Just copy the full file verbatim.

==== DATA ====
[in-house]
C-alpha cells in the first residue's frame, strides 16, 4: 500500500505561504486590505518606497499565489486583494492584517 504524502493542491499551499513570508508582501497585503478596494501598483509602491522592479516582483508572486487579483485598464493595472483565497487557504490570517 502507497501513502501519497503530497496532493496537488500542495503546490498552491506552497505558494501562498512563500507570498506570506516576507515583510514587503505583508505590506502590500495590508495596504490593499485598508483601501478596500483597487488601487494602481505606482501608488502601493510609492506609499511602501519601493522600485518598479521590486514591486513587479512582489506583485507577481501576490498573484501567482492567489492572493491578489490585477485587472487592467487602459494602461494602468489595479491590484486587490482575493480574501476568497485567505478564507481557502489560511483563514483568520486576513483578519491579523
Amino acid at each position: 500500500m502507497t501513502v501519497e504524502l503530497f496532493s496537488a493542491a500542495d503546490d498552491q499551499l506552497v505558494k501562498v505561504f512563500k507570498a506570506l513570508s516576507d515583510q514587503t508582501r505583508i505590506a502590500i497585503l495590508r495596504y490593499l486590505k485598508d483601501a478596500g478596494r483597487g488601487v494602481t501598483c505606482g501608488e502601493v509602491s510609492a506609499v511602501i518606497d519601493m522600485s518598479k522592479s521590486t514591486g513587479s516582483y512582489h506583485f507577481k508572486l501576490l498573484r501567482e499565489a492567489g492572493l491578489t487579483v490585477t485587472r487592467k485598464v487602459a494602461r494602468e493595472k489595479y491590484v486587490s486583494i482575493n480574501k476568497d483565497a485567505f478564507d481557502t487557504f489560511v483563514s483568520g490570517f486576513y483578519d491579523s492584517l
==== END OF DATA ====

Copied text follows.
[in-house]
C-alpha cells in the first residue's frame, strides 16, 4: 500500500505561504486590505518606497499565489486583494492584517 504524502493542491499551499513570508508582501497585503478596494501598483509602491522592479516582483508572486487579483485598464493595472483565497487557504490570517 502507497501513502501519497503530497496532493496537488500542495503546490498552491506552497505558494501562498512563500507570498506570506516576507515583510514587503505583508505590506502590500495590508495596504490593499485598508483601501478596500483597487488601487494602481505606482501608488502601493510609492506609499511602501519601493522600485518598479521590486514591486513587479512582489506583485507577481501576490498573484501567482492567489492572493491578489490585477485587472487592467487602459494602461494602468489595479491590484486587490482575493480574501476568497485567505478564507481557502489560511483563514483568520486576513483578519491579523
Amino acid at each position: 500500500m502507497t501513502v501519497e504524502l503530497f496532493s496537488a493542491a500542495d503546490d498552491q499551499l506552497v505558494k501562498v505561504f512563500k507570498a506570506l513570508s516576507d515583510q514587503t508582501r505583508i505590506a502590500i497585503l495590508r495596504y490593499l486590505k485598508d483601501a478596500g478596494r483597487g488601487v494602481t501598483c505606482g501608488e502601493v509602491s510609492a506609499v511602501i518606497d519601493m522600485s518598479k522592479s521590486t514591486g513587479s516582483y512582489h506583485f507577481k508572486l501576490l498573484r501567482e499565489a492567489g492572493l491578489t487579483v490585477t485587472r487592467k485598464v487602459a494602461r494602468e493595472k489595479y491590484v486587490s486583494i482575493n480574501k476568497d483565497a485567505f478564507d481557502t487557504f489560511v483563514s483568520g490570517f486576513y483578519d491579523s492584517l